Mr McKellar said the work has resulted in the return of indigenous flora as well.

“Satin Everlasting (Helichrysum Leucopsideum) – a very pretty flower – has reappeared on the site. This is the only place it can be found on the Surf Coast,” he said.

The Satin Everlasting flower is starting to provide some beautiful colour to the Melba Parade site.
The Satin Everlasting flower is starting to provide some beautiful colour to the Melba Parade site.

Department of Education and Primary Industries Coastcare co-ordinator Alex Sedger said the contribution of volunteers was integral to coastal management.

“All volunteers are passionate about their special patches, and often work without asking anything for their efforts,” she said.

Want to get involved?  Find out more about coastal, environmental volunteering here.  ANGAIR welcomes new volunteers, and information on the group and the upcoming Wildflower Weekend can be found at


Funds for rare flora

A local environmental group has been granted $9000 to enhance two rare flora populations on our iconic coast.

The state government awarded Jan Juc Coast Action (JJCA) with $9000 in funds as part of the Communities for Nature Grants program.

Chairperson of Jan Juc Coast Action Luke Hynes said the grant will foster the protection of two state significant flora species and enable them to continue their weed control efforts.

“We will use these funds to assist botanical experts Neil Anderton and Graeme Stockton to propagate the Swamp Diuris and increase the diversity of the Peninsula Daisy-bush in Jan Juc.

“We need to work actively to prevent these species from becoming locally extinct, encourage the recruitment of seedlings, and ensure populations are secure into the future,” he said.

Mr Hynes believes the grant will have significant benefits for the local coastline.

“This grant will benefit our coast by helping us protect local ecological values through weed control and protecting and enhancing these rare plant species,” he said.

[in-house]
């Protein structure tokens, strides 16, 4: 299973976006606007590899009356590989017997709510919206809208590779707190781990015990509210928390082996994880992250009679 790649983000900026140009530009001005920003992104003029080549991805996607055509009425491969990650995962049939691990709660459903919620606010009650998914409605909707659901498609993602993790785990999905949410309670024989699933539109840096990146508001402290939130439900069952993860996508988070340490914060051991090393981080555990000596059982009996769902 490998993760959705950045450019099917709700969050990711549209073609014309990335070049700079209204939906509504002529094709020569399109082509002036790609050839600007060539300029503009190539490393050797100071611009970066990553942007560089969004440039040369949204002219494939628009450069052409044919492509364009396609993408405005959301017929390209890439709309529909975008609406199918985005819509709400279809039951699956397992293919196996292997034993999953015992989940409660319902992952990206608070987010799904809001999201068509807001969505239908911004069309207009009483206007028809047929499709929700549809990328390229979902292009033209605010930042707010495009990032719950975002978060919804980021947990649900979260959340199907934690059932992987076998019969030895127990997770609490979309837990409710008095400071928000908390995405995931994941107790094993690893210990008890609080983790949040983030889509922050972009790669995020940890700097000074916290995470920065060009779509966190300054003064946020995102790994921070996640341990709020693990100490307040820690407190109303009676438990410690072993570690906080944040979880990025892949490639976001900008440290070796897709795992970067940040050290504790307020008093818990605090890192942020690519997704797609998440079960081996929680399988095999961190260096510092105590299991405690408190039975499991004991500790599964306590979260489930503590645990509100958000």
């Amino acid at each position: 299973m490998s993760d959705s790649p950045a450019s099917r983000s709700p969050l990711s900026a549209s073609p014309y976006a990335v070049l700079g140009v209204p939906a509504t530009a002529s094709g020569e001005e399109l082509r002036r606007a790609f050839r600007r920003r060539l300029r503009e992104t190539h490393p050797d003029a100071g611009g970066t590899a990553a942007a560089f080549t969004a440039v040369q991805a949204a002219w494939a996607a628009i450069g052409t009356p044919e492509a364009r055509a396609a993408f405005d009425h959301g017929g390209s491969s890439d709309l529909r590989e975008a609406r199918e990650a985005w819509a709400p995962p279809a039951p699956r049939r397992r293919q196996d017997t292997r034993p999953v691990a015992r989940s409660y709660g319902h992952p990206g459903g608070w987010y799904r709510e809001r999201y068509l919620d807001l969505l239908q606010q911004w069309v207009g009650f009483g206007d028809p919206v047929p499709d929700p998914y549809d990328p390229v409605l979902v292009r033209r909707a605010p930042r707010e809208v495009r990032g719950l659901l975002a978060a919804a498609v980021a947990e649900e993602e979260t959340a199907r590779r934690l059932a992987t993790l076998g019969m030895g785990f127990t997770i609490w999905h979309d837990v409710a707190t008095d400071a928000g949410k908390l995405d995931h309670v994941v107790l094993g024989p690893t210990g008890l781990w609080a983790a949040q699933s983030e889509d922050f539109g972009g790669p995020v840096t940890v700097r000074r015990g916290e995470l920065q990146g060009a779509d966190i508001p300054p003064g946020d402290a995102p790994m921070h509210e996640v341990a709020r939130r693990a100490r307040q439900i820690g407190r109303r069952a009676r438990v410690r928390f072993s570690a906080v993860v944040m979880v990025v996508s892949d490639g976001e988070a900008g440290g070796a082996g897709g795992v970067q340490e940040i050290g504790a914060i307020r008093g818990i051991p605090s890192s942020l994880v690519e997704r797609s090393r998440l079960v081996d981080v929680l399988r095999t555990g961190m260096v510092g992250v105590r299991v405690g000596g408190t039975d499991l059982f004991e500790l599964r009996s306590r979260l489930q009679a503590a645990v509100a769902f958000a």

The Peninsula Daisy Bush
The Peninsula Daisy Bush

The JJCA group works for the preservation and revegetation of the Jan Juc coastline with Indigenous species and the removal of environmental weeds, erosion control and provision of tracks and lookouts.

The group has been been working tirelessly to protect the survival of these precious flora species.

In 2010 the group pollinated Swamp Diuris by hand and collected seed to ensure the survival of the species.

This complex process required members to pollinate the tiny orchid flowers using tooth-picks.

The community can support the group’s efforts and help to ensure survival of these species by planting indigenous flora in their own gardens and removing environmental weeds.
“The invasion of foreign pasture grasses, noxious weeds and escaped garden plants are common threats to these fragile species.

“The Gazania, a common, pretty garden plant, is a particular threat, especially to the Swamp Diuris.
“Most community members don’t realise how easily these garden plants spread and how devastating they are for the environment,” said Mr.Hynes.

For more information on coastal volunteering in our region, visit
Related blog posts:

swamp-diuris-diuris-palustris1Rare orchid survives on edge
image001 Father’s Day fun in Jan Juc
img_0792 Cleanup helps conserve the coast

Anglesea heath back to its former glory

The coastal reserve above the Anglesea Surf Club has undergone a remarkable environmental transformation, thanks to a five-year project carried out by students and volunteers.

Year nine students from St Bernard’s College and Anglesea Coast Action (ACA) volunteers have spent more than 700 hours restoring the heathland back to its natural state. Students and volunteers met regularly at the site to remove the weeds with loppers and saws.

A big thank you to the St Bernard’s students and volunteers who spent over 700 hours restoring the area above the Anglesea Surf Club.

Why did this site need attention?

The site’s Indigenous vegetation was damaged during the 1983 Ash Wednesday bushfires and struggled to recover due to the quick regrowth of weeds.

Carl Rayner, secretary of ACA, said only small amounts of biodiversity remained in the reserve when the project began.

“The area has gone from a weed-infested coastal reserve with half a dozen species to a thriving heathland, which is now home to over 110 species of Indigenous plants,” he said.